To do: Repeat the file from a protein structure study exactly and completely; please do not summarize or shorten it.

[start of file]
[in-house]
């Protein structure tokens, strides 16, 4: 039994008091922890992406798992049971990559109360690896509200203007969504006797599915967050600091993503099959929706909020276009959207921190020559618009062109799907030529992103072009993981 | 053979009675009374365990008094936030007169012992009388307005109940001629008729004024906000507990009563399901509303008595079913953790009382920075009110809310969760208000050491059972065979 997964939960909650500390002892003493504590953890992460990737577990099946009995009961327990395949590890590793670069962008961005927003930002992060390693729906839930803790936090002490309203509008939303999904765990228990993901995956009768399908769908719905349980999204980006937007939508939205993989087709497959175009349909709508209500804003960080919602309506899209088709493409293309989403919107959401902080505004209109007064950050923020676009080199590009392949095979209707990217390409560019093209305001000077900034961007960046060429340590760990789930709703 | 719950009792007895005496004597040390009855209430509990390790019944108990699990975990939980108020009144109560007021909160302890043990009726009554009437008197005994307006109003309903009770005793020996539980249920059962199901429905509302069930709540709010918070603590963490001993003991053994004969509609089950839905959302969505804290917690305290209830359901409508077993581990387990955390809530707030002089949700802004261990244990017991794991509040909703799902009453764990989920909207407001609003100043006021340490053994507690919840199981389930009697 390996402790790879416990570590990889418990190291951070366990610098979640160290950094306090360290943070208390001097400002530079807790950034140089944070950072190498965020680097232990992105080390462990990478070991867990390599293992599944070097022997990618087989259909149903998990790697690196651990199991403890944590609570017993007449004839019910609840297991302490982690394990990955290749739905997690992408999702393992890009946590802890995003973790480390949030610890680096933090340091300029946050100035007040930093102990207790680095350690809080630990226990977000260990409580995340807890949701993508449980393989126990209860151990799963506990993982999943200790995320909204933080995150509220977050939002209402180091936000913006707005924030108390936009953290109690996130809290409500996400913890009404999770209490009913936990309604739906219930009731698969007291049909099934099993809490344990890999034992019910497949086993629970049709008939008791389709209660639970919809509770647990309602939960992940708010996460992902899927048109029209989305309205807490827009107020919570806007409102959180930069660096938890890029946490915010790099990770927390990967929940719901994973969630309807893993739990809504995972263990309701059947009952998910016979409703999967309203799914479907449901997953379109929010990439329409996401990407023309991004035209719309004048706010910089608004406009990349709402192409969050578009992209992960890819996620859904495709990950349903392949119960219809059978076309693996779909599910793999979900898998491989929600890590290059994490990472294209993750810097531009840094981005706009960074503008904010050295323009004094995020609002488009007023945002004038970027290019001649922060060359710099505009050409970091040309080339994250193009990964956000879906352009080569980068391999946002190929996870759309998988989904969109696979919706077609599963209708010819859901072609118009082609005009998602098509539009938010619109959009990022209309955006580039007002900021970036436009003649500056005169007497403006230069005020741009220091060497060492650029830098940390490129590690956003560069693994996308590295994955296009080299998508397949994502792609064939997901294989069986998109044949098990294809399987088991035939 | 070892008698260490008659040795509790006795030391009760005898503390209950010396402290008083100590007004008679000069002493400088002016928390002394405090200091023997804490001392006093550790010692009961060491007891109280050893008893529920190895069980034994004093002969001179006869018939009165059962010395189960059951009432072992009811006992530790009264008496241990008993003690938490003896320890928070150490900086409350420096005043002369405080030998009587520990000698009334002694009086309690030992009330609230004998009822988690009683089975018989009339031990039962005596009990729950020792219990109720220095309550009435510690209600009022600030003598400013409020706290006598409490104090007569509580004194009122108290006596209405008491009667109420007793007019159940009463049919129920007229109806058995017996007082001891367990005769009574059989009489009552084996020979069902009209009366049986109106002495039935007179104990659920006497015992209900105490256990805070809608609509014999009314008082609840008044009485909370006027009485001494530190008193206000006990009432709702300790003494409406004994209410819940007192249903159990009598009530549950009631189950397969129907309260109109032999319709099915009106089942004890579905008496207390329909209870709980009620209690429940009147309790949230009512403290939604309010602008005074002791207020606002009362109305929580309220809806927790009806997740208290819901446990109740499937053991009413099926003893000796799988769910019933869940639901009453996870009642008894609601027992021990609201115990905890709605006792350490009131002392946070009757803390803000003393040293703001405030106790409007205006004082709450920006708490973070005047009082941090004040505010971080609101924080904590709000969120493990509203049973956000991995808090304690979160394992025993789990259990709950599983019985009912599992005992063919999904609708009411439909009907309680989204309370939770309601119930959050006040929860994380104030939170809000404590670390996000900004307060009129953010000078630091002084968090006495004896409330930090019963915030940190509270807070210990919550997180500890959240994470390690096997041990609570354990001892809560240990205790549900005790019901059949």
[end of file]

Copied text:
[in-house]
């Protein structure tokens, strides 16, 4: 039994008091922890992406798992049971990559109360690896509200203007969504006797599915967050600091993503099959929706909020276009959207921190020559618009062109799907030529992103072009993981 | 053979009675009374365990008094936030007169012992009388307005109940001629008729004024906000507990009563399901509303008595079913953790009382920075009110809310969760208000050491059972065979 997964939960909650500390002892003493504590953890992460990737577990099946009995009961327990395949590890590793670069962008961005927003930002992060390693729906839930803790936090002490309203509008939303999904765990228990993901995956009768399908769908719905349980999204980006937007939508939205993989087709497959175009349909709508209500804003960080919602309506899209088709493409293309989403919107959401902080505004209109007064950050923020676009080199590009392949095979209707990217390409560019093209305001000077900034961007960046060429340590760990789930709703 | 719950009792007895005496004597040390009855209430509990390790019944108990699990975990939980108020009144109560007021909160302890043990009726009554009437008197005994307006109003309903009770005793020996539980249920059962199901429905509302069930709540709010918070603590963490001993003991053994004969509609089950839905959302969505804290917690305290209830359901409508077993581990387990955390809530707030002089949700802004261990244990017991794991509040909703799902009453764990989920909207407001609003100043006021340490053994507690919840199981389930009697 390996402790790879416990570590990889418990190291951070366990610098979640160290950094306090360290943070208390001097400002530079807790950034140089944070950072190498965020680097232990992105080390462990990478070991867990390599293992599944070097022997990618087989259909149903998990790697690196651990199991403890944590609570017993007449004839019910609840297991302490982690394990990955290749739905997690992408999702393992890009946590802890995003973790480390949030610890680096933090340091300029946050100035007040930093102990207790680095350690809080630990226990977000260990409580995340807890949701993508449980393989126990209860151990799963506990993982999943200790995320909204933080995150509220977050939002209402180091936000913006707005924030108390936009953290109690996130809290409500996400913890009404999770209490009913936990309604739906219930009731698969007291049909099934099993809490344990890999034992019910497949086993629970049709008939008791389709209660639970919809509770647990309602939960992940708010996460992902899927048109029209989305309205807490827009107020919570806007409102959180930069660096938890890029946490915010790099990770927390990967929940719901994973969630309807893993739990809504995972263990309701059947009952998910016979409703999967309203799914479907449901997953379109929010990439329409996401990407023309991004035209719309004048706010910089608004406009990349709402192409969050578009992209992960890819996620859904495709990950349903392949119960219809059978076309693996779909599910793999979900898998491989929600890590290059994490990472294209993750810097531009840094981005706009960074503008904010050295323009004094995020609002488009007023945002004038970027290019001649922060060359710099505009050409970091040309080339994250193009990964956000879906352009080569980068391999946002190929996870759309998988989904969109696979919706077609599963209708010819859901072609118009082609005009998602098509539009938010619109959009990022209309955006580039007002900021970036436009003649500056005169007497403006230069005020741009220091060497060492650029830098940390490129590690956003560069693994996308590295994955296009080299998508397949994502792609064939997901294989069986998109044949098990294809399987088991035939 | 070892008698260490008659040795509790006795030391009760005898503390209950010396402290008083100590007004008679000069002493400088002016928390002394405090200091023997804490001392006093550790010692009961060491007891109280050893008893529920190895069980034994004093002969001179006869018939009165059962010395189960059951009432072992009811006992530790009264008496241990008993003690938490003896320890928070150490900086409350420096005043002369405080030998009587520990000698009334002694009086309690030992009330609230004998009822988690009683089975018989009339031990039962005596009990729950020792219990109720220095309550009435510690209600009022600030003598400013409020706290006598409490104090007569509580004194009122108290006596209405008491009667109420007793007019159940009463049919129920007229109806058995017996007082001891367990005769009574059989009489009552084996020979069902009209009366049986109106002495039935007179104990659920006497015992209900105490256990805070809608609509014999009314008082609840008044009485909370006027009485001494530190008193206000006990009432709702300790003494409406004994209410819940007192249903159990009598009530549950009631189950397969129907309260109109032999319709099915009106089942004890579905008496207390329909209870709980009620209690429940009147309790949230009512403290939604309010602008005074002791207020606002009362109305929580309220809806927790009806997740208290819901446990109740499937053991009413099926003893000796799988769910019933869940639901009453996870009642008894609601027992021990609201115990905890709605006792350490009131002392946070009757803390803000003393040293703001405030106790409007205006004082709450920006708490973070005047009082941090004040505010971080609101924080904590709000969120493990509203049973956000991995808090304690979160394992025993789990259990709950599983019985009912599992005992063919999904609708009411439909009907309680989204309370939770309601119930959050006040929860994380104030939170809000404590670390996000900004307060009129953010000078630091002084968090006495004896409330930090019963915030940190509270807070210990919550997180500890959240994470390690096997041990609570354990001892809560240990205790549900005790019901059949």